But when it became clear that anti-racists would march in spite of them, Jesse Jackson turned around and claimed to support it. But a great deal of pressure was created to keep the march tame and peaceful, without a lick of militancy.

The heads of Citizens for Non-Violent Action Against Racism (CINAAR), who officially led the march, worked hard to oppose any militancy. They demanded that all marchers follow a "nonviolence code" which they said meant that people were not to defend themselves even if attacked by the racists. They claimed militancy and confrontational tactics will alienate people. But who were they afraid of alienating? The massed in the region showed their enthusiasm for the leaflets and calls to "smash the nazi skinheads!" Obviously, it is not the masses but, rather, the liberal Democrats like Jesse Jackson they don't want to "alienate."

The CINAAR leaders sent marshals to demand that the MLP and RAG stop distributing leaflets and tried to force people to give up the placards distributed by the contingent. At one point, they announced from the platform that the marshals would go through the crowd to pick up all the "violent" signs. But the MLP and RAG opposed them, and most people refused to give up their picket signs or to stop shouting militant slogans.

Angry residents denounce racist housing authority police


In the Queensbridge housing project, police of the New York City Housing Authority arrested Richard Luke in the lobby of his own building. Residents of the building in the Long Island City of Queens denounced the police for physically assaulting him. Ninety minutes later, Richard was dead in police custody. He was a 25-year-old black man. The police were white. This was Monday morning, May 22.

By Tuesday morning, hundreds of residents and others, angered at the racist brutality of the police, marched to the Queensboro Bridge to block traffic in protest. Two hundred policemen confronted the protesters and prevented the blocking of traffic. But protesters marched again through the streets of Queens during evening rush hour traffic.

On Wednesday, a rally was held at the housing project. Speeches denounced this racist murder and called for a renewed struggle for freedom. Activists marched on the Housing Authority police station, chanting slogans and blocking traffic.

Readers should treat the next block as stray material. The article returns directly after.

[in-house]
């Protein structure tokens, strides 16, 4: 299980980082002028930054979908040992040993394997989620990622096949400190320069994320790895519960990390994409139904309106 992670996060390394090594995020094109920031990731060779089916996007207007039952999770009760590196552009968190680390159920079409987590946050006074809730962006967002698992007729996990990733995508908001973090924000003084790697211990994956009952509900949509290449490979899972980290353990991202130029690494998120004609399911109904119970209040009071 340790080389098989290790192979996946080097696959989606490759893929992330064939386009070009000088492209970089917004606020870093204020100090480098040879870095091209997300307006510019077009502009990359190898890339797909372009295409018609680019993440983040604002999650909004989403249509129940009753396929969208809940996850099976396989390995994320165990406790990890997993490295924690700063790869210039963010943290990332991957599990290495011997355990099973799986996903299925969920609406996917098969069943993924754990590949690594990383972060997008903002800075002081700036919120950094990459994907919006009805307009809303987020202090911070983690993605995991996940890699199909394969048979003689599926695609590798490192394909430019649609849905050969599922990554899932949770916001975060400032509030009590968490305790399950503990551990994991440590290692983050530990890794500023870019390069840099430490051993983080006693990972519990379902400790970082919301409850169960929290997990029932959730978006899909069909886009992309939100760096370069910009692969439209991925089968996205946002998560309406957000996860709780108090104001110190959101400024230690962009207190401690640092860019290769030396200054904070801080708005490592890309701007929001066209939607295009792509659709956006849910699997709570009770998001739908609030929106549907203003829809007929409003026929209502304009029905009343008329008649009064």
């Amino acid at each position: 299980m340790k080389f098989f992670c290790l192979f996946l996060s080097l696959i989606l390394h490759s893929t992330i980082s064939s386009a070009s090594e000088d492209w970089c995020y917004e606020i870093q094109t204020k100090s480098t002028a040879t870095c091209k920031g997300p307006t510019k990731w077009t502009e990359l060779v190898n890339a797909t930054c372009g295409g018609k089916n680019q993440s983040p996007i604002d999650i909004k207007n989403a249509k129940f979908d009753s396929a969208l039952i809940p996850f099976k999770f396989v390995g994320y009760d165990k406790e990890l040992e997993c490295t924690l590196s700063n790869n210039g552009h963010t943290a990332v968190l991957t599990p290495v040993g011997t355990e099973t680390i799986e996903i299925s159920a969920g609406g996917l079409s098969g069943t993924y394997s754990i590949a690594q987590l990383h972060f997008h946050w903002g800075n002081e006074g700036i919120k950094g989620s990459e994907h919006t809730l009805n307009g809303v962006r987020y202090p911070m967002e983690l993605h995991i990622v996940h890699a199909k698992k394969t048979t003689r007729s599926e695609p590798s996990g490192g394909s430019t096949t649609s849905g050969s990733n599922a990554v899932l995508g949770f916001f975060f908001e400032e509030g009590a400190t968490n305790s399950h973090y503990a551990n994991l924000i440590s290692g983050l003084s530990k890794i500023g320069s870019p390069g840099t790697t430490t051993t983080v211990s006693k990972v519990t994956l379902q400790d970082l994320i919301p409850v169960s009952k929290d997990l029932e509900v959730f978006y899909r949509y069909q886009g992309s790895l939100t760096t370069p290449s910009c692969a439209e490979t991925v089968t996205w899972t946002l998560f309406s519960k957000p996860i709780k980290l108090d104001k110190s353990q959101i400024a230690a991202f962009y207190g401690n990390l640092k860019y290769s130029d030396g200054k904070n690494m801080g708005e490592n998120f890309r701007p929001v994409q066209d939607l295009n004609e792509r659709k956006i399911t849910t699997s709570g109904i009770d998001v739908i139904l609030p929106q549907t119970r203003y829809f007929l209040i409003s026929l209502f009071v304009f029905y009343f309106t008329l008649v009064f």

The response of Chief Raiford to the murder of Richard Luke: "On the face of it, I haven't found any cause to sanction the officers."

African-American Summit of liberals and Reaganites:

Black bourgeoisie looking for common ground

An "African-American Summit" of most of the prominent black officials and civil rights leaders took place in New Orleans from April 21-23.

The summit came at a time when protests of black students against campus racism were beginning to sweep across the country and when masses of black working people had begun to go into the streets in a number of cities to oppose racist gangs and police brutality, to denounce evictions of the poor, and to condemn Bush's "war on crime and drugs" as a war on the black people.

But the summit did not discuss these struggles, or how to build up the anti-racist mass movement against Bush and Congress. No, this was not a summit to defend the black working people, and poor.

Rather it was a meeting of the black upper crust -- the black bourgeoisie and aspiring petty bourgeoisie. Its primary concerns were how to reconcile liberalism with Reaganism to get more government positions for the black bourgeoisie and how to increase their wealth.

An Effort to Unite Liberals and Reaganites

The summit was called by Jesse Jackson and the former mayor of Gary, Indiana, Richard Hatcher. They specifically invited black Reaganites from the Republican Party, along with liberal Democrats, and nationalists like Louis Farrakhan of the Nation of Islam. Their aim was to find "common ground" with the Reaganites for the interests of the black bourgeoisie.

As Jesse Jackson put it, "This conference was devised as a free marketplace of ideas. If ever we needed to come together, we certainly need to come together now. We must seek common ground."

Ron Dellums, the ultra-liberal Democratic congressman from California, drew out the point. He argued, "We should not waste our time persuading Republicans to become Democrats, or socialists to become capitalists; rather, we should search for a common ground, and develop an agenda which allows our diversity to be a source of strength rather than a weakness."

The black Reaganites agreed with the effort. Gloria Toote, an advisor to Reagan and now Bush, was one of main summit organizers. Throughout the summit she defended the policies of Reagan and Bush. Nonetheless, she joined in Jackson's call for finding common ground, declaring, "We must cease to place party labels above our racial interests."

Economic Empowerment -- More Efforts for Black Capitalism

And what were these "racial interests"? Jesse Jackson gave an eloquent explanation. He urged that the fight against racism should now play second fiddle to the encouragement of black capitalism.

"There is always nobility in fighting for racial and social justice," Jackson declared, "but we are suffering from economic anemia and the absence of a capital flow."

On this the black Reaganites, the liberal Democrats, and the nationalists all agreed. A resolution was passed calling for the establishment of many black joint ventures to maximize capital formation for investment purposes. The resolution endorsed Jackson's idea (sometimes called an American Development or Investment Bank) of grabbing money from workers' pension funds for such investments in the inner cities, as an alternative to banking institutions and traditional bond markets.

The resolution also urged support for all black capitalist development projects, including such programs as the Black United Front's "buy black" campaign and the Nation of Islam's "power" program. This resolution had something for all the trends in the black bourgeoisie.

Political Empowerment -- More Positions for the Black Bourgeoisie